It goes against all of our biological programming (fight, flight, freeze) to stay vulnerable, like you’re constantly exposing your underbelly to the world.  It doesn’t seem like great advice for someone to tell you to stay that way, from an evolutionary standpoint.  That’s if you equate vulnerability with weakness though, and Dr. Brown isn’t doing that.  She equates vulnerability with courage, compassion, and connection.  Those are things that prolong life;  things my Mother is an expert at, and that she tried to teach me.  They are things she learned from her own mother and from losing her only sibling, her brother, in World War II.

She learned it from seeing the vulnerability we ALL have, and when she was hurt in that excruciatingly tender spot we know as our heart, she allowed it to make her stronger.  She didn’t build walls around herself, she flung herself open to life and said, “See?!  I’m still here!  I’m still standing, and loving, and laughing.”  My Mom knows vulnerability inside and out, like a dear friend.  I aspire to her example, because all of the things Dr. Brown suggested at the end of her talk as essential to our survival are things my Mother lives every day of her life (and my siblings do too):  1) Let yourself be seen.  Deeply seen.  2.) Love with your whole heart even though there is no guarantee.  3)  Practice gratitude and joy in moments of terror – fiercely.  4.) Believe, “I am enough.”

I know my Mom has struggled with the fourth principle or piece of advice.  I think a lot of us do.  She has told us, her children, over and over again that we are enough – even more than enough.  Dr. Brown’s talk served as a stirring reminder of so many moments in my Mother’s life.  Standing on a ship in the Mediterranean Sea she could throw a wreath over the rail in memory of her brother, whose body was never found; helping deliver a baby on a moving train in India around the 1950’s;  GOING to India with my Father, oldest sister and having two more babies during their five year stay in the 1950’s…the examples go on and on.  She’s a tough act to follow but she’s never indicated in any way that she wanted to create more of her “selves.”  As I wrote in my last blog post, she’s a pro at letting go.  She worries like crazy, and I don’t want to make her sound too perfect, but she’s an amazing woman.  Her life has really made a difference to a lot of people, many of whom she has never seen again.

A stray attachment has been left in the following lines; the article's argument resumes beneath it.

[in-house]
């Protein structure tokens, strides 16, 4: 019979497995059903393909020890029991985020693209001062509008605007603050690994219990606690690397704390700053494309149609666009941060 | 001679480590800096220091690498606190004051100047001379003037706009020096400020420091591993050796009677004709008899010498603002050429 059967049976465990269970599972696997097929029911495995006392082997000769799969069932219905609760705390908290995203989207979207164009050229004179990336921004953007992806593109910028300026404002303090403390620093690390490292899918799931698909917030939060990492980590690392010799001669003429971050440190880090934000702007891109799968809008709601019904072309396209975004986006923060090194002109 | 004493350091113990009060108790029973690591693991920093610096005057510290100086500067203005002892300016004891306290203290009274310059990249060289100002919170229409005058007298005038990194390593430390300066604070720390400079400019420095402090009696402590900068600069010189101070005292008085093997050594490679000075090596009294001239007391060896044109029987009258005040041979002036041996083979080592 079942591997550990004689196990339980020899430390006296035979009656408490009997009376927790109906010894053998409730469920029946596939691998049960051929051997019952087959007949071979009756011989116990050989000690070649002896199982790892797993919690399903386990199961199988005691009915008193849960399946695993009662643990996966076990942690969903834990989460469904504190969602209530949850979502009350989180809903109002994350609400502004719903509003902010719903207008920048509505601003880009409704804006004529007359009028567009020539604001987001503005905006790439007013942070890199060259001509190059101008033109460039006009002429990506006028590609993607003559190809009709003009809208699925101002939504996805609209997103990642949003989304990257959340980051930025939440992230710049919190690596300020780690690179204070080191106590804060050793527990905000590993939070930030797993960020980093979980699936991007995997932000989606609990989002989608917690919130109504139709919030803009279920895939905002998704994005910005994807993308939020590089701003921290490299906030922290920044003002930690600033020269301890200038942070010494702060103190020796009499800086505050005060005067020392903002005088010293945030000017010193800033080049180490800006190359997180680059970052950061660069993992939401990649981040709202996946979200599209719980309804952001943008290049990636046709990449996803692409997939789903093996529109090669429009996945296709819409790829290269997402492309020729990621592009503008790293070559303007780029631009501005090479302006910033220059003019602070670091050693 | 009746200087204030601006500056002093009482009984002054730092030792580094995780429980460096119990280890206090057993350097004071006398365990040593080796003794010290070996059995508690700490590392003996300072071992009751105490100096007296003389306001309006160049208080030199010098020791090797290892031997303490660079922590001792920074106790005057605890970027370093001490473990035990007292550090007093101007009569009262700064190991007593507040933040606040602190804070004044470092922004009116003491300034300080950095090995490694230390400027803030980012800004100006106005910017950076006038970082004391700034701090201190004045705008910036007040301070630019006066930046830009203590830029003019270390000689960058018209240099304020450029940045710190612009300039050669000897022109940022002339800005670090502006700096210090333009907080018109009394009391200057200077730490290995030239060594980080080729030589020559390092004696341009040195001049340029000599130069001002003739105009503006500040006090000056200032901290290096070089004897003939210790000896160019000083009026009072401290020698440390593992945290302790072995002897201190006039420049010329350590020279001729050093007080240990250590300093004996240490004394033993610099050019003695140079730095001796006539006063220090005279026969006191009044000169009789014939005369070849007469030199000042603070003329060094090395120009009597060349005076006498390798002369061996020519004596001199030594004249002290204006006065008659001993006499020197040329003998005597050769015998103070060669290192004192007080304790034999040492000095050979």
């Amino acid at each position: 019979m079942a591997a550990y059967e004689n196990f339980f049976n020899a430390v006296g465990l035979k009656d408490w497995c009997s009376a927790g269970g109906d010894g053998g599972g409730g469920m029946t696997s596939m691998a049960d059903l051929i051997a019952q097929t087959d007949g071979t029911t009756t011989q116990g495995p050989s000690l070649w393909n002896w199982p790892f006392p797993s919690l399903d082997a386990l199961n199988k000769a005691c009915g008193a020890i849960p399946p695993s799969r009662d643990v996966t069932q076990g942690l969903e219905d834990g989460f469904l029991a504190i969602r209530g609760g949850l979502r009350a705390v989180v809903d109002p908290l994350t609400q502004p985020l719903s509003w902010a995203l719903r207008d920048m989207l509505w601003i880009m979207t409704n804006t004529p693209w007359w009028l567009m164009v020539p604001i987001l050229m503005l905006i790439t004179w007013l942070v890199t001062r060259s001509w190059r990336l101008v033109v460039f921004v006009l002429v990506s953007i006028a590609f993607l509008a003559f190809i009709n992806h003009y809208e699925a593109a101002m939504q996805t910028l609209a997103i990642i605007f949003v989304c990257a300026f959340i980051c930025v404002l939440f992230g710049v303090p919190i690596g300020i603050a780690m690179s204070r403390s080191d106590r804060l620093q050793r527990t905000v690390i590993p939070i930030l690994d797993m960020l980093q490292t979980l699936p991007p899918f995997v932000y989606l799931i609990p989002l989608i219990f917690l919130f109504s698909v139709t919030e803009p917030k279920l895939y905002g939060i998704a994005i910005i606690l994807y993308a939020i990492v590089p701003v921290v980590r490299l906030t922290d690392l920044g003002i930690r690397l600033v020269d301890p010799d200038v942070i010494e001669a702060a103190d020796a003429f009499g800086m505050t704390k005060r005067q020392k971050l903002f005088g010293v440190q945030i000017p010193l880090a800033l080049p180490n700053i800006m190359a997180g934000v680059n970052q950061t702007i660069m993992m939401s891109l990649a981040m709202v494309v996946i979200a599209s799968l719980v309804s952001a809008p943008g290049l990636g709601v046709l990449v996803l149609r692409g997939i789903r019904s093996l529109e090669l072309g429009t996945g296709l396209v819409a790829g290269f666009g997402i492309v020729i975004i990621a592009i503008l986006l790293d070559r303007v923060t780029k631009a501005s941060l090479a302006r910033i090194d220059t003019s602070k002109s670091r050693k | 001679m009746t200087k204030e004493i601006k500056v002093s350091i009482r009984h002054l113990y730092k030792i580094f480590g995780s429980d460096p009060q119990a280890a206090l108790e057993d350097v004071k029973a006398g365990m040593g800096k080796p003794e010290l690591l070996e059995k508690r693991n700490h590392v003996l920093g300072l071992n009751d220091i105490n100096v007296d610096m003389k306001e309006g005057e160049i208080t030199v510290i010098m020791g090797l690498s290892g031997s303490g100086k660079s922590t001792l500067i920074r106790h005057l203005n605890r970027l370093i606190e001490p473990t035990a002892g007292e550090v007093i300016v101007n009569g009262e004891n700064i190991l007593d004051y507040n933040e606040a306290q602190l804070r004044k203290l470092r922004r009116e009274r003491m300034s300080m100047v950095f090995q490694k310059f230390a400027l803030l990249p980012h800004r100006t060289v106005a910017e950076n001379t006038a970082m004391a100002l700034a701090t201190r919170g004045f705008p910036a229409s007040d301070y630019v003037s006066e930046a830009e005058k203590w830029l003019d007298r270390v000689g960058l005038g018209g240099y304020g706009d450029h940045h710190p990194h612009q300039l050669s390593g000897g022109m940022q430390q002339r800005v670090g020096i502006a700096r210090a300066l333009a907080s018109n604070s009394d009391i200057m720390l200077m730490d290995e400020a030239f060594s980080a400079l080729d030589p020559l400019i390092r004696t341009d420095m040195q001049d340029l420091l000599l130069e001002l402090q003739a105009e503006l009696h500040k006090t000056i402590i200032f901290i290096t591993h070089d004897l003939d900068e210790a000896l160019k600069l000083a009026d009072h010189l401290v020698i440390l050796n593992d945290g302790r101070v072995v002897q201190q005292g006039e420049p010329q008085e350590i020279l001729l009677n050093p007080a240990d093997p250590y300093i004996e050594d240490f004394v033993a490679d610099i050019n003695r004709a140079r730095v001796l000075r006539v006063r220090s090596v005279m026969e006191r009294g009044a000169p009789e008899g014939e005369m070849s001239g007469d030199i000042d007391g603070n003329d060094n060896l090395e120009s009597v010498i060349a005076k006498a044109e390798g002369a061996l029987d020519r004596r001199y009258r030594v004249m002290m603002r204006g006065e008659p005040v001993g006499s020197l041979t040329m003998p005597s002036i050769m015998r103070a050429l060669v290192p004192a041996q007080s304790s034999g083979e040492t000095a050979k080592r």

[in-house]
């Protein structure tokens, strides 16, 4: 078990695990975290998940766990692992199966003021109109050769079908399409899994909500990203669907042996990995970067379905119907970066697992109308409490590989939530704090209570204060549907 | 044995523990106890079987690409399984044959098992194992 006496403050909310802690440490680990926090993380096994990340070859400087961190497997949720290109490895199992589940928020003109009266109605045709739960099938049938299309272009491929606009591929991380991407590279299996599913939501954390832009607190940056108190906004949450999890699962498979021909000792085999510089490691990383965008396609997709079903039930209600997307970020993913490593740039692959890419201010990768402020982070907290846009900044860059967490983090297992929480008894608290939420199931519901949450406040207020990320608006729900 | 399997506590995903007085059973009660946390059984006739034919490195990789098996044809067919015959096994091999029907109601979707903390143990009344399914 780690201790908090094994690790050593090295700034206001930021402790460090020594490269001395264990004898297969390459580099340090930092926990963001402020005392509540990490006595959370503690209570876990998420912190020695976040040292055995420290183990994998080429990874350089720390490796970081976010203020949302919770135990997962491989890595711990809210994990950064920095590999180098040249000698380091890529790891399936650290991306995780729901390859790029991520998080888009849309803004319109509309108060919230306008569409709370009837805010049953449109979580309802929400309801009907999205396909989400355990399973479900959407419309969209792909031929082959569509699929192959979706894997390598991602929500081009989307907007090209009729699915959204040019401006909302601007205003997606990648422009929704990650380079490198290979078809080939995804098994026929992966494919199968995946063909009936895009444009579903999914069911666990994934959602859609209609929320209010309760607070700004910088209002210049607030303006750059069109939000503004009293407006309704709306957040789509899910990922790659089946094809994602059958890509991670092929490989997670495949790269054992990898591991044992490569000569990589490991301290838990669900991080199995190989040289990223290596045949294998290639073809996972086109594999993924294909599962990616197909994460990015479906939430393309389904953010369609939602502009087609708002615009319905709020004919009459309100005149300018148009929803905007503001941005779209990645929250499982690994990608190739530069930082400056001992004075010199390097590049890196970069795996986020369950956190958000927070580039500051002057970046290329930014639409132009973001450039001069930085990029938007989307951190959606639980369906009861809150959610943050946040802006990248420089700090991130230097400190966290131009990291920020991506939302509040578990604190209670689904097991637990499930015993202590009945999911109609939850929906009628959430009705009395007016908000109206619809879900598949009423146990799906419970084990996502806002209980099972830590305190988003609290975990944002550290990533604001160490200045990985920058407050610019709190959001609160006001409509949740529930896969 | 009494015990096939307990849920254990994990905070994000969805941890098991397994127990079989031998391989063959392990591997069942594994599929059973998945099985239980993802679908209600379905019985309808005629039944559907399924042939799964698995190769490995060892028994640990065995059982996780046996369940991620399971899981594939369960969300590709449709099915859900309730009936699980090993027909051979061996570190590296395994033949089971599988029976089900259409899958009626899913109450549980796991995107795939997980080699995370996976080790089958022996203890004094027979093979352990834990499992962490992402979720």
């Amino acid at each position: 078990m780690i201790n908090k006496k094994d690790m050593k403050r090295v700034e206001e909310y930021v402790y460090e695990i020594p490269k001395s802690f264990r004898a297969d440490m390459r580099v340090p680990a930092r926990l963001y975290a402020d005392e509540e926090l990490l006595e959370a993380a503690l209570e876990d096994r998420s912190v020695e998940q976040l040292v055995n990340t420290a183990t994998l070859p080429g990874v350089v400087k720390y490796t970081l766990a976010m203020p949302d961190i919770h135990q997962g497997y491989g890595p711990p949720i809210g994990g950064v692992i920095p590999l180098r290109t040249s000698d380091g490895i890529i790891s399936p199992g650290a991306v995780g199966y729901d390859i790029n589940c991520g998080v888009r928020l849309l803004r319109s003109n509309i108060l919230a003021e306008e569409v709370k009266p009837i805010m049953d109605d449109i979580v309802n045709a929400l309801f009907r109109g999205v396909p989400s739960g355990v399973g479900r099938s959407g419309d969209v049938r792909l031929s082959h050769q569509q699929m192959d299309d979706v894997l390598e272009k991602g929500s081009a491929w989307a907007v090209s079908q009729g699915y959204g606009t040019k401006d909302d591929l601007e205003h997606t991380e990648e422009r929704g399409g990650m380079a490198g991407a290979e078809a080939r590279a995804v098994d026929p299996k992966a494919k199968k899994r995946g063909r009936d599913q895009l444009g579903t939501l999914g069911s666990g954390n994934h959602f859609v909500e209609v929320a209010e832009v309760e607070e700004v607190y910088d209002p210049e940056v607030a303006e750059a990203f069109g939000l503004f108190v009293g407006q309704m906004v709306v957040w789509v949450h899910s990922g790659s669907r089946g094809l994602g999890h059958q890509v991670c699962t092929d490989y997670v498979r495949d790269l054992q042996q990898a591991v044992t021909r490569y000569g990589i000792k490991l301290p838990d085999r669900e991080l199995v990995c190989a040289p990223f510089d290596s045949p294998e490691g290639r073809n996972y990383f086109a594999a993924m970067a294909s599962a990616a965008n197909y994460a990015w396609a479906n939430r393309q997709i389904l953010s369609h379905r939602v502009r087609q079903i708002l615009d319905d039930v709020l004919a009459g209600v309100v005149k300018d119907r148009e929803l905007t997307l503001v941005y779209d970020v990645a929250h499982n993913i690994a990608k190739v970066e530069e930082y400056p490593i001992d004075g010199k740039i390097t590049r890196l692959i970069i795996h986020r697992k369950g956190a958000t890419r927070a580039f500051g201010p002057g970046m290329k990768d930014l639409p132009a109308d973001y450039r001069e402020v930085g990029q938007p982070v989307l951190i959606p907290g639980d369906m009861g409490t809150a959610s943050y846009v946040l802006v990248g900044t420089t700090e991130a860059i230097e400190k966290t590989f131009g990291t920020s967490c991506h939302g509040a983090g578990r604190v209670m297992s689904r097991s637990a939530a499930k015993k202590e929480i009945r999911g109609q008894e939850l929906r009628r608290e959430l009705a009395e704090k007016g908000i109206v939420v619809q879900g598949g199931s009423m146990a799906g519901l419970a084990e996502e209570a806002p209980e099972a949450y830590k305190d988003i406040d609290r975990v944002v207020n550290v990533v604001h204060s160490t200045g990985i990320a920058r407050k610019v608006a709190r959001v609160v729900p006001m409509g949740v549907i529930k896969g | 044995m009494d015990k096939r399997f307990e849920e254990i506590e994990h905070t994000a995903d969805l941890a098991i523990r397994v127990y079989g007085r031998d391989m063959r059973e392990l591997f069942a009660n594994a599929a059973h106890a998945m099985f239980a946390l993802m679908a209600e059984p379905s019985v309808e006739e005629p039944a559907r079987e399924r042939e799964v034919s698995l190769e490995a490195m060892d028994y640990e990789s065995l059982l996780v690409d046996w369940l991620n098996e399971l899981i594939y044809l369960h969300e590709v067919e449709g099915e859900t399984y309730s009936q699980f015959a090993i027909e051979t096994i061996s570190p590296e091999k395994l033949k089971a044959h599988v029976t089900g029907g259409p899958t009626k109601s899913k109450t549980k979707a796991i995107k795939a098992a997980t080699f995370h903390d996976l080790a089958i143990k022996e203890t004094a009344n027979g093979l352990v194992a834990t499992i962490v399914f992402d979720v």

My Dad was amazing too, and my intent is not to slight him in any way.  Somehow though, whether it was because she was a woman at a certain time in history, or because she preferred to let my Dad shine to the outside world while she was his emotional support, she received much less attention for the remarkable life she lived (and continues to live) than he did.  She’s okay with that, completely.  She inspires me more than I can express, because despite all the pain in her life, she has allowed herself to stay vulnerable;  and she’s one of the strongest women I know.  She never chose the easy path, never shied away from any challenge, spoke her mind even when people didn’t necessarily like her politics.  That’s how you end up with a gay, Jewish man, who survived the concentration camps in WW II. as your best friend and call him your “soul-mate.”  It’s no wonder so many of the guys my sisters and I dated came back to visit my Mom.  She knows how to listen, her heart is completely open, and her strength is like that of a Goddess.

Thank you Mom, for planting the seed that allowed me to hear Brene’ Brown and still (at my age) have the possibility to bloom.  You’ve blessed the earth in every spot you’ve placed  your delicate foot.  The hardest challenge you’ve given me, and it started at conception, is how the hell I’ll ever live without you.  It’s a challenge you’ve been preparing me for, and one you’ve tried your damnedest to protect me from, but one we’ll face nevertheless.  Bless you for bringing so much beauty into my life, and the lives of all those around you, especially your family.  I bow to you Margaret Eunice Hartley Hills;  to your wisdom, to your beauty, and most of all to your completely open and vulnerable heart.  Thank you for teaching me that vulnerability is the key to resiliency, and strength.  I love you Mom.